Today, the BSA and the SPA aren't just going after huge corporations--they're after you. "The great majority of the companies that we investigate and pursue fall into the category of small and medium-sized businesses, maybe as high as 90%," says Kruger. Their key problem, says the SPA's Peter Beruk, director of domestic antipiracy, is the failure to monitor and enforce anticopying policies.
Although the BSA paints pirates as thieves, much of the crime is unintentional. Many smaller companies don't employ software managers, and software licenses are notoriously complex, causing confusion about legality. And often, executives don't know that employees have copied software. That was the case at CeraMem, says Goldsmith.
CeraMem had no one responsible for managing software. "People would bring in and load programs they had, and we just didn't control it," Goldsmith says. A disgruntled former employee called the BSA's hot line and turned in CeraMem.
The BSA brought suit against the 12-person company and a sister manufacturing firm, CeraMem Separations Inc., also in Waltham, and got a court order for the raid. Auditors found renegade copies of Autodesk, Lotus, Microsoft, and Novell programs. Facing what Goldsmith says the BSA called "a potential million-dollar liability," CeraMem settled for $48,000 last September.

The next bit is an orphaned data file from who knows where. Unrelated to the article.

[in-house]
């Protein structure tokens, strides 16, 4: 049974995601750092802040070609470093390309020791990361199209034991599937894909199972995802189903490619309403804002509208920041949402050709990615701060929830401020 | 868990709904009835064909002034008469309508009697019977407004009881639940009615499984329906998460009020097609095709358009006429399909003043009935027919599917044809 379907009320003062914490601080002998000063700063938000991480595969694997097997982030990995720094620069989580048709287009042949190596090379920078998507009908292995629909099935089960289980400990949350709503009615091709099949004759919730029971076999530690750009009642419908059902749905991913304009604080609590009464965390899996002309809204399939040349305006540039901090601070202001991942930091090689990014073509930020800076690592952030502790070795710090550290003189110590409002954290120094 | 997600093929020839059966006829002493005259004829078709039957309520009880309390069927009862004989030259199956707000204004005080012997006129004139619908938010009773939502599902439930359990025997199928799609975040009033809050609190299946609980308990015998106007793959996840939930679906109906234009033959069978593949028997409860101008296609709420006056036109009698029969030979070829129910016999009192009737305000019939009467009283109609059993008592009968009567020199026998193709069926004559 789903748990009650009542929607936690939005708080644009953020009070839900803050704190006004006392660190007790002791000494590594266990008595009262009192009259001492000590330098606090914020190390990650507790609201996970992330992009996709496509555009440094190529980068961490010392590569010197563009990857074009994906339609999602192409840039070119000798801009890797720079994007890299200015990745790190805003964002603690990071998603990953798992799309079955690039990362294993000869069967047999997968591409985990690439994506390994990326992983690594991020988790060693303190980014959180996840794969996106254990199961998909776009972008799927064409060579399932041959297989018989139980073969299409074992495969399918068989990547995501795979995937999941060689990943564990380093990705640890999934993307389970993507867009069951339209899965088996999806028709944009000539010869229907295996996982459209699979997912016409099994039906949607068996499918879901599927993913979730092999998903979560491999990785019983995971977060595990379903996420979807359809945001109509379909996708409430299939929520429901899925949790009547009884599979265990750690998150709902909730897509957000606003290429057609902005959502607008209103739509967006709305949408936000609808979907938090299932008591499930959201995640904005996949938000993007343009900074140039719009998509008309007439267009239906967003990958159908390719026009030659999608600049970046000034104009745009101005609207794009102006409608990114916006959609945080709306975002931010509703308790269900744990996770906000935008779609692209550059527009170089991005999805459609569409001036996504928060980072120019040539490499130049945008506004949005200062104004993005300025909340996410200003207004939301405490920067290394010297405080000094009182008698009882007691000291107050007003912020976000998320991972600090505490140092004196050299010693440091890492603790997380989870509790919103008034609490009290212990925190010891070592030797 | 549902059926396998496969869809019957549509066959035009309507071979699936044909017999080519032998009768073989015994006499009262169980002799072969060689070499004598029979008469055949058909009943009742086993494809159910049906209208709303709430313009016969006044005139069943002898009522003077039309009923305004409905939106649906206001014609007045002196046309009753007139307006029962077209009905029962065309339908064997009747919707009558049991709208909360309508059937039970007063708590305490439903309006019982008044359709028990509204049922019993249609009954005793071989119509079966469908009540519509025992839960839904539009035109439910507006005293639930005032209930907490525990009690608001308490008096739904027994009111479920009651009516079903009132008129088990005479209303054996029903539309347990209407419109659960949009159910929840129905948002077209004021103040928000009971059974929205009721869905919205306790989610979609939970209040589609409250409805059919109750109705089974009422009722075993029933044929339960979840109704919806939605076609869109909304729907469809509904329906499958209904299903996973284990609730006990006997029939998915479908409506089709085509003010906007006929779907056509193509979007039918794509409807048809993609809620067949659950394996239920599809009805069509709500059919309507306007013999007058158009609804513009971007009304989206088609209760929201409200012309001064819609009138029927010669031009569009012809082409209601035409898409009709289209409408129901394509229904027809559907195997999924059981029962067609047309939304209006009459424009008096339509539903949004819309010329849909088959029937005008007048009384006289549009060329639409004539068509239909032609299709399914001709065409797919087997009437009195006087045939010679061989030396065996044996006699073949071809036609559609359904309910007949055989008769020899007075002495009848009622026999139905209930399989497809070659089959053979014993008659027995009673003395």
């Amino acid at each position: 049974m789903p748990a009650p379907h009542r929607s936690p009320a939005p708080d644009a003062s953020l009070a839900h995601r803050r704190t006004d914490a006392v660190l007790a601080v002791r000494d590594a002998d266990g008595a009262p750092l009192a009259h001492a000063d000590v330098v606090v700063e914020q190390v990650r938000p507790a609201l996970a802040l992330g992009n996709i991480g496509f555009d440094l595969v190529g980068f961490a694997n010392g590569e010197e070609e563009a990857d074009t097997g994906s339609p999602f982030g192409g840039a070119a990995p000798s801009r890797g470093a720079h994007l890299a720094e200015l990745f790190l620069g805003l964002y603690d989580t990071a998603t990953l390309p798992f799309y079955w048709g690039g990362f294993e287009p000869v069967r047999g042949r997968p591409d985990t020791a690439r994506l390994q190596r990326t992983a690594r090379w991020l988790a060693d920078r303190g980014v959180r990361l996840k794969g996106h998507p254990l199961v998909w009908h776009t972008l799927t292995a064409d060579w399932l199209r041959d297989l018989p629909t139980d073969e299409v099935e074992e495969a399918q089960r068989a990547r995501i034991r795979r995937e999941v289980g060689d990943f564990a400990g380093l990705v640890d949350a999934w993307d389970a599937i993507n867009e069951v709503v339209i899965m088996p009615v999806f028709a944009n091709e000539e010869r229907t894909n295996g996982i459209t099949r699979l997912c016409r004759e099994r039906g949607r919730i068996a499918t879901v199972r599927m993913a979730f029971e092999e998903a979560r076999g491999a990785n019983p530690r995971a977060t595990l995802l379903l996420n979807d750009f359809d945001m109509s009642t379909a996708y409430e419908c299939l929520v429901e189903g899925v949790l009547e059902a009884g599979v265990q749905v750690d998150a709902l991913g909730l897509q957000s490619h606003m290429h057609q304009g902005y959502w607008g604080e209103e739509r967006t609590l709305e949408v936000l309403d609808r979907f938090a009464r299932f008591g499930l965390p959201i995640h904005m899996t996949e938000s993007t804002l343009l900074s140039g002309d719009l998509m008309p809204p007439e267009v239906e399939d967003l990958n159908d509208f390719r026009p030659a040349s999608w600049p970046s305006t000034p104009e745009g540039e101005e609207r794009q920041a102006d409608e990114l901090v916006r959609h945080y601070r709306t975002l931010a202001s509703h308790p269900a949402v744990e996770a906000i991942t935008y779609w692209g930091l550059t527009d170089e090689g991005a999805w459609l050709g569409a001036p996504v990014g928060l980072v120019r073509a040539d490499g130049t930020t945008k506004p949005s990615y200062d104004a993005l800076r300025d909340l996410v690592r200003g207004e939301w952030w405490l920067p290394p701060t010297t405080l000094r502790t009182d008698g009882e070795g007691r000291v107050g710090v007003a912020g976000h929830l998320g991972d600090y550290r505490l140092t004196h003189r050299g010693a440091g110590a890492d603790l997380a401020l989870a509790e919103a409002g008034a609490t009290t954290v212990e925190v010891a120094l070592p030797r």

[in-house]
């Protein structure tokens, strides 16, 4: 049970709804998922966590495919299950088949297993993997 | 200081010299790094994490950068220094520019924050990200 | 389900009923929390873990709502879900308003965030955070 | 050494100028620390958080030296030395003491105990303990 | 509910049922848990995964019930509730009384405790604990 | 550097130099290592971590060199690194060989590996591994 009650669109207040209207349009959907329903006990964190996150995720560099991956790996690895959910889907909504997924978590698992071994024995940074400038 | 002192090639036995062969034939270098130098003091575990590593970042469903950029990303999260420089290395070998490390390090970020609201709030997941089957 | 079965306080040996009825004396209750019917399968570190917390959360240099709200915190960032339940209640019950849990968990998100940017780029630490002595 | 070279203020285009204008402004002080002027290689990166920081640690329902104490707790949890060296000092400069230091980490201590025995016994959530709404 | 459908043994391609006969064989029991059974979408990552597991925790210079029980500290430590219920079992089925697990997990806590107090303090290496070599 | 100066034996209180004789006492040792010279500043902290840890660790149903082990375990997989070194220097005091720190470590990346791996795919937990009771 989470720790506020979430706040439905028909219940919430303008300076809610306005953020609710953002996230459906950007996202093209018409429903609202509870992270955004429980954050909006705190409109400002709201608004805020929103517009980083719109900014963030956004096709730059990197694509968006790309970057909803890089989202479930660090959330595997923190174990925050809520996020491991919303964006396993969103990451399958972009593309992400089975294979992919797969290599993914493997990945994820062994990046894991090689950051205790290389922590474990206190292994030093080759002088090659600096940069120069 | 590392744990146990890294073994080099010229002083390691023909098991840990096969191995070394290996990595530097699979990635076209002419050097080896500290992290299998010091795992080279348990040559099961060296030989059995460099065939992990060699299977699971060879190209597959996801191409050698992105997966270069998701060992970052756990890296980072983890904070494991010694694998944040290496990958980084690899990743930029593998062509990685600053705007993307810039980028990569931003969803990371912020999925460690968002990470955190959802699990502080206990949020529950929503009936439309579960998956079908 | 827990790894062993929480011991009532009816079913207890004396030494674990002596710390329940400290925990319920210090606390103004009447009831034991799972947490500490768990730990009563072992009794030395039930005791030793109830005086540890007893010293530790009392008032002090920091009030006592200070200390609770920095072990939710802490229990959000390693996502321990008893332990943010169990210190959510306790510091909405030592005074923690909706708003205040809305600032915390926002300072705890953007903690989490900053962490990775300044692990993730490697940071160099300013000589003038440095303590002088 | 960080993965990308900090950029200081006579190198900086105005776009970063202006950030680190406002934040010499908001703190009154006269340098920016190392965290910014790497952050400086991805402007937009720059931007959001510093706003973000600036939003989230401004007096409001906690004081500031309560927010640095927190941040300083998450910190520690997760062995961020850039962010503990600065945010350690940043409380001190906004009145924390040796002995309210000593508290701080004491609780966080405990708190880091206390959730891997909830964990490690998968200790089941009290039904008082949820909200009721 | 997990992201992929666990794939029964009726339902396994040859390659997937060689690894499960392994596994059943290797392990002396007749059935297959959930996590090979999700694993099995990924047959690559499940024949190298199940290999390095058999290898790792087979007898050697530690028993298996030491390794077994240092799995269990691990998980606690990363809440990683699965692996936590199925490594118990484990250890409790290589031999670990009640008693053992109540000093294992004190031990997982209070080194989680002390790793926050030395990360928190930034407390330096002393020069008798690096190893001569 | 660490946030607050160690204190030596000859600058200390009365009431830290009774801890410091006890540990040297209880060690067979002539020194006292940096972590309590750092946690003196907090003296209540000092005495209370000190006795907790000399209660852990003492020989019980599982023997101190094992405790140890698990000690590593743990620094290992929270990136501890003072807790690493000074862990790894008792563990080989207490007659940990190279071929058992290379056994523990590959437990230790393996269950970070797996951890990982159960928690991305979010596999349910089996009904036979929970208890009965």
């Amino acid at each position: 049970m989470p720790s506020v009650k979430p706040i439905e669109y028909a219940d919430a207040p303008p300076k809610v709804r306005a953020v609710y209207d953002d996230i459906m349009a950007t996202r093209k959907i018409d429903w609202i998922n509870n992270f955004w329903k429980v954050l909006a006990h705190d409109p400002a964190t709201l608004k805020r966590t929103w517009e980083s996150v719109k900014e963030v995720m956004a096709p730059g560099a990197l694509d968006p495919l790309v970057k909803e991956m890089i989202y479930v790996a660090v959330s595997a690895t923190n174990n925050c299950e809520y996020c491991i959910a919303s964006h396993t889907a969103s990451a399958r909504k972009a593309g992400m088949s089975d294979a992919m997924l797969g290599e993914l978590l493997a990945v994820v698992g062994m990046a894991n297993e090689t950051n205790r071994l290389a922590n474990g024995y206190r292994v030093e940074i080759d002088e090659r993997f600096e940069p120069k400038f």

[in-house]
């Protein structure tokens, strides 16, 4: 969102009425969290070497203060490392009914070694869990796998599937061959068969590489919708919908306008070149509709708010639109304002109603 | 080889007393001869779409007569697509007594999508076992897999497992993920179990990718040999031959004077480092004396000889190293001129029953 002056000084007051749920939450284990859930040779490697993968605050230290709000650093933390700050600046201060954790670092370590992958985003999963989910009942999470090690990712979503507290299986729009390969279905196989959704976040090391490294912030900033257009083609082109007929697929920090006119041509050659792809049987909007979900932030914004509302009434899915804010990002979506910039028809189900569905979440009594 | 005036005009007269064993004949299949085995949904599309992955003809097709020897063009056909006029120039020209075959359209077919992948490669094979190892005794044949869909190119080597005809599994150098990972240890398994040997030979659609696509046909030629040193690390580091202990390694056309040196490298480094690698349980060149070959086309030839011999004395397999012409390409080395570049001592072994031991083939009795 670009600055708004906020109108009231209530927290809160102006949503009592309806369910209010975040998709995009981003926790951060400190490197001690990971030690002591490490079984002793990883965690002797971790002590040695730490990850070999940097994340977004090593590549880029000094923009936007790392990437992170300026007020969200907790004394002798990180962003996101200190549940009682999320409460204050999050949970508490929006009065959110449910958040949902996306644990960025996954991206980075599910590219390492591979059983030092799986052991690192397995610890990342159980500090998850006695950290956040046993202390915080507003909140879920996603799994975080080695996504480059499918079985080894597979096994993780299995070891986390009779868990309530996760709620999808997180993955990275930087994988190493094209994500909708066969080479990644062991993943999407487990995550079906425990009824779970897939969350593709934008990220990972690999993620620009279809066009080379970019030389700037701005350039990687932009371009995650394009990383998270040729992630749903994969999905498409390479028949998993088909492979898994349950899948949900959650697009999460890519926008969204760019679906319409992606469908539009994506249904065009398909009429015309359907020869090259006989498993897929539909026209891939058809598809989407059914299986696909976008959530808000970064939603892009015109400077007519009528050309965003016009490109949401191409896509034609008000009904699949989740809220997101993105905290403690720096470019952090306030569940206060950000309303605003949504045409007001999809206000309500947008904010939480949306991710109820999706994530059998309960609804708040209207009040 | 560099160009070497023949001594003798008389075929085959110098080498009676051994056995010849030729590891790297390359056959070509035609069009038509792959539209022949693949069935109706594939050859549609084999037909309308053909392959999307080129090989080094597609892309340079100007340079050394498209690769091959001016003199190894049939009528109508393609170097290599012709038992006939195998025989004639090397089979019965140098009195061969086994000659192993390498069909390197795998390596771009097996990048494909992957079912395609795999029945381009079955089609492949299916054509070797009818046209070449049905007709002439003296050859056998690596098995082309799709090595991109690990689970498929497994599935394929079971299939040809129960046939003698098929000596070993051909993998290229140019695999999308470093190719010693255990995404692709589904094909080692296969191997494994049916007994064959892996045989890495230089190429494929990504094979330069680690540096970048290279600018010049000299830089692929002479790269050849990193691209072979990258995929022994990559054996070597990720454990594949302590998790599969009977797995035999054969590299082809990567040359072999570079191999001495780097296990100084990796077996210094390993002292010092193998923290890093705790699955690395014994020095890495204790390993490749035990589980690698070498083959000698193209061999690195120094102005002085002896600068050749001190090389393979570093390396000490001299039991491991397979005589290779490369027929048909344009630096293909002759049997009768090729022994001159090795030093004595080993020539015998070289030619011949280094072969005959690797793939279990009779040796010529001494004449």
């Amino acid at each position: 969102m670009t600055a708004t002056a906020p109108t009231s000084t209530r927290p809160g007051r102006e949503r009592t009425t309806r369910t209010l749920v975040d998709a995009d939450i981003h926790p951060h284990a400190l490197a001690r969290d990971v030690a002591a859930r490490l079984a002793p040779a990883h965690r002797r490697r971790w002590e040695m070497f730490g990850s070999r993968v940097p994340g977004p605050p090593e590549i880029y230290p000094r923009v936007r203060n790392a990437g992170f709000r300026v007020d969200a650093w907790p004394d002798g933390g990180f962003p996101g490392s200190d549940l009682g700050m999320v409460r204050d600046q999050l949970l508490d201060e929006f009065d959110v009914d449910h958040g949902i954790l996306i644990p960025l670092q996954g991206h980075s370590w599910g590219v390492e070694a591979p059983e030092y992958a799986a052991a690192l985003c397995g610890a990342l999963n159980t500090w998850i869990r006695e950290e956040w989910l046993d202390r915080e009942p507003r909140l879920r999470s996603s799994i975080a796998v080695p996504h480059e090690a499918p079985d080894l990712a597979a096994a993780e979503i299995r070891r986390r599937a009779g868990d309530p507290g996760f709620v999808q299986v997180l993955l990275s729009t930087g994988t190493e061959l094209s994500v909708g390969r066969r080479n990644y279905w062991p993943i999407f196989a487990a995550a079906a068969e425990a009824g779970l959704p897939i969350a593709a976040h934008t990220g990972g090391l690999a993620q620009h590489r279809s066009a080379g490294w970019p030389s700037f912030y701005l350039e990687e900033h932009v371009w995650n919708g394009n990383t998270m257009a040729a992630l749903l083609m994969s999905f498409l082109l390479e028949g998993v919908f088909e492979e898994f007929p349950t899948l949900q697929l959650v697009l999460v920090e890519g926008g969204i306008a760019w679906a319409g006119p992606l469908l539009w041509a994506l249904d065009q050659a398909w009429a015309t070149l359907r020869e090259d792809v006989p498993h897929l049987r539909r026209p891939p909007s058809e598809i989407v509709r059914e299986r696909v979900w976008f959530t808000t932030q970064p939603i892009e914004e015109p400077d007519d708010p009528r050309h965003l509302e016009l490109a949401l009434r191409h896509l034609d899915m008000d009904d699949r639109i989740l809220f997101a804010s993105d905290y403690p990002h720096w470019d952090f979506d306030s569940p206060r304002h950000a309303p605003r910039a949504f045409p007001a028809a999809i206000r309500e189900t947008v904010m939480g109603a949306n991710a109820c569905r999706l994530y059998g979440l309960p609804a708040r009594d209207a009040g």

"They have a small company over a barrel," complains Goldsmith. "You can't afford to fight it." It's true no BSA lawsuit has ever gone to trial, but Kruger says that's because copyright cases are open-and-shut. "Was there infringement? There's not a lot a company can do to make that go away," he says.
FRAMED? Critics of the trade groups' tactics question their reliance on "snitches" with an ax to grind. Bob Snyders, president of Thermal Equipment Corp., a Torrance (Calif.) manufacturer that was also sued and raided by the BSA, says that an unhappy employee deliberately distributed two dozen illegal copies of programs before leaving the firm, fully intending to call in the BSA. "I find that abhorrent and totally contrary to fair dealings with people," he says.
Kruger responds that the BSA doesn't bother with frivolous cases and says targeted companies often attack the tipster's reputation. Beyond that, BSA won't discuss details of a settled case. Thermal Equipment and sister company, Baron Blakeslee Inc. in Long Beach, Calif., settled for $85,000 in November.
Both the BSA and the SPA say high fees, raids, and humiliating actions are warranted as a deterrent. Software piracy is rampant, representing 26% of all software in use in the U.S. and causing domestic losses of $2.9 billion in 1995, according to the BSA. Worldwide that year, piracy losses totaled $15.2 billion.
But executives of raided companies feel strong-arm tactics are cruel and unusual punishment. "If the BSA had come to us under its voluntary compliance program, we would have complied," says Goldsmith. "Basically, we got hammered by the BSA and it really wasn't necessary." The software police, however, want you to know that it's always possible.